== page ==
I still prefer the way they feel when I go through a tight corner at high speed (coming down hill). It's really hard to describe, but I feel more confident that they're gripping the road and in a good way, and won't crash me, versus clinchers. It isn't a huge difference but it was one I appreciated. The lighter weight is nice, too.

But ... the same tire for clincher vs tubular is $75 vs $120 at LBS, or $35 online and I can mount it myself vs I'm not sure what and even if I bought it at the bike shop they charged me to glue it. I work in software, which means knowing that somebody qualified and mechanically inclined did the mechanical work brings me a lot of comfort when I'm coming down the mountain - I refused to glue them myself. Anyway, a tubular flat generally means replacing the tire and having a new one glued. (I tried Cafe Latex on a flat once, no dice. Got a flat after driving two and a half hours to Mount Rainier to climb up to Paradise, couldn't fix it, had to turn back.)

Three or four flats convinced me that tubulars aren't worth the minor but appreciable benefits.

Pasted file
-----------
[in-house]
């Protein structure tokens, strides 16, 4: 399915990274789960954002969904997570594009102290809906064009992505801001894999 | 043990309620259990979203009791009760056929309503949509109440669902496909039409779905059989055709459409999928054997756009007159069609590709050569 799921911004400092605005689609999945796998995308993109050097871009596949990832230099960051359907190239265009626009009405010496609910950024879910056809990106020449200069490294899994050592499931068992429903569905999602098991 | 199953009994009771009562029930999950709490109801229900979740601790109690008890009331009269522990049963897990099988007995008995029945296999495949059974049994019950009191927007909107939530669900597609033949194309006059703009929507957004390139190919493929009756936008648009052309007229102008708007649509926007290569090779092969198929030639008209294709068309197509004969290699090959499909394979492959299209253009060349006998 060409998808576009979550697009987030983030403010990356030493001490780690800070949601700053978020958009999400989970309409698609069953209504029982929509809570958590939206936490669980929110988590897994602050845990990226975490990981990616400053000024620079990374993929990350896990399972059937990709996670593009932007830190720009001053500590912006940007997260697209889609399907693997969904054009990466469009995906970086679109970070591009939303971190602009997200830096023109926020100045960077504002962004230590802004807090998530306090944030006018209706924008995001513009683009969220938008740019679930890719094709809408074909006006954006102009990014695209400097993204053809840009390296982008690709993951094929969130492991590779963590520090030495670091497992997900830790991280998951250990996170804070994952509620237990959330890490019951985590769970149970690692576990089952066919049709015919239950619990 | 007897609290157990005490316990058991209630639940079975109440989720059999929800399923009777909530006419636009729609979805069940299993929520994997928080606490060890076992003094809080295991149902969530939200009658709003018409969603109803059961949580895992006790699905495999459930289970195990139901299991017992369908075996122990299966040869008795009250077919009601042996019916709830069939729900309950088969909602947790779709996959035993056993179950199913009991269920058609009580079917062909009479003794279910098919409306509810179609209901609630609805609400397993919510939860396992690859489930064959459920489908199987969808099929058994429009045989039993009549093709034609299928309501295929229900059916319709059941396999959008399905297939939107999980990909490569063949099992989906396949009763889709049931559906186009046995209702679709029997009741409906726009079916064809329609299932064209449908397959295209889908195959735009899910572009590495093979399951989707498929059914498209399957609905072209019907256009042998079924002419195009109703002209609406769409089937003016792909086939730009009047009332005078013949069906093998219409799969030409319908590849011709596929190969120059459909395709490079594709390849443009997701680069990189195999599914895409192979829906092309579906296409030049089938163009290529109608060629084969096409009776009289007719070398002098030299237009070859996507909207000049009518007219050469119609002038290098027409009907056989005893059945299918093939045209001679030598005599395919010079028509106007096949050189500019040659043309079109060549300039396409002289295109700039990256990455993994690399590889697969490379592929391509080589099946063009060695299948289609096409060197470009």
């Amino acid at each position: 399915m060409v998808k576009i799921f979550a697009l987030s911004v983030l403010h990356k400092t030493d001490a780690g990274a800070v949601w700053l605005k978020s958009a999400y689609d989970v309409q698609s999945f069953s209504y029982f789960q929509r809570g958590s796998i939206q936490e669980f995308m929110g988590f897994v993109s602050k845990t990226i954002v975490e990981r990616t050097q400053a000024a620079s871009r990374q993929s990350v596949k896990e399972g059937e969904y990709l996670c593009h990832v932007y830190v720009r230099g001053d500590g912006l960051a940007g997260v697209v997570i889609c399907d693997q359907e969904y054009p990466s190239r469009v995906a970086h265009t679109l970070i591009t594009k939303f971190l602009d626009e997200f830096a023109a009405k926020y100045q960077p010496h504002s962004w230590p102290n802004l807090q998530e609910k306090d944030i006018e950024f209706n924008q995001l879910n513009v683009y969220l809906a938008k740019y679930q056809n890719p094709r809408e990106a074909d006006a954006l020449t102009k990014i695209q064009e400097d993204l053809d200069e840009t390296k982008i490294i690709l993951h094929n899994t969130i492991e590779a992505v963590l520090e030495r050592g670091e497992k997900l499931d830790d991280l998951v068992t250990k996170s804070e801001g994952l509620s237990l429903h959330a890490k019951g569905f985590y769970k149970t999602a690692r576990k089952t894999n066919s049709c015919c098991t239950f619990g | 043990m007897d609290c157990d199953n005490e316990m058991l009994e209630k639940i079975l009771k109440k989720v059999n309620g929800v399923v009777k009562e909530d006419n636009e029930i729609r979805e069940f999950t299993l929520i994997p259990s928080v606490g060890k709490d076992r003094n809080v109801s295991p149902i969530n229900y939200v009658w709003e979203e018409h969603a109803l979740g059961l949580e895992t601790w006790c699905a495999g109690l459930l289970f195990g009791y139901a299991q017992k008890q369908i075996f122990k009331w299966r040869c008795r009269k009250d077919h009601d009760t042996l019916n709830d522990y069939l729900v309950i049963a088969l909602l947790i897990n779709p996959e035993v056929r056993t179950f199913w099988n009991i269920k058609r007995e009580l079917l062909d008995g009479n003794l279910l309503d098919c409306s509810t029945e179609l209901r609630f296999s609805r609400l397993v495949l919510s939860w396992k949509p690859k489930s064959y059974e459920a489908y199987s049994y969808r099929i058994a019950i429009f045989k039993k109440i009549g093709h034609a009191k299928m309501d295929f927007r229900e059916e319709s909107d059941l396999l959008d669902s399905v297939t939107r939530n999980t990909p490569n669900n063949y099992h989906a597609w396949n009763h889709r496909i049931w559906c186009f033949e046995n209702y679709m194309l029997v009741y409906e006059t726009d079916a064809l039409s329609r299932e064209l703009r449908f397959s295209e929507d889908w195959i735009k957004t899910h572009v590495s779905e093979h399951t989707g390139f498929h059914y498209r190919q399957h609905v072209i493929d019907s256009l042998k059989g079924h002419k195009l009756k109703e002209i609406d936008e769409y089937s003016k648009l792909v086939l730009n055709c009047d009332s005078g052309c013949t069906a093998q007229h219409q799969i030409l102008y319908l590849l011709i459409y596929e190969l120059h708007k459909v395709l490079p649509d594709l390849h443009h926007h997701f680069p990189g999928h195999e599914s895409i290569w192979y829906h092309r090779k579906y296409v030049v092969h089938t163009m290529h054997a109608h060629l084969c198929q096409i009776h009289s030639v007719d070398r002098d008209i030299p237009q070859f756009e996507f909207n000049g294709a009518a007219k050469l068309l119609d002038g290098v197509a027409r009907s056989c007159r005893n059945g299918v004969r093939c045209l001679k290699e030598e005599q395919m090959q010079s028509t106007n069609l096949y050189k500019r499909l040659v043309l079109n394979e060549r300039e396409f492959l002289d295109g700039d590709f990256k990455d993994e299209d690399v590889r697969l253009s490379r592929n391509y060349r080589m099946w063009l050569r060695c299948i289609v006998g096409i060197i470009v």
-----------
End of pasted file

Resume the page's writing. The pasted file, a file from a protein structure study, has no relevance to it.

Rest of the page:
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Old 04-12-13, 11:40 AM
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Originally Posted by StanSeven
Yeah but worn-our rims are generally limited to riders like high mileage commuters. This thread is about racers, riders who enjoy performance and going faster, and those that benefit of carbon and aero wheels.
Perhaps someone took a wrong turn while looking for the racing forum. It's a common mistake.
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Old 04-12-13, 11:42 AM
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Originally Posted by Arabesque
Aluminum is dead?

Maybe in the Tour, where everything is sponsored or use is free.

Not for us paying out of pocket.
+1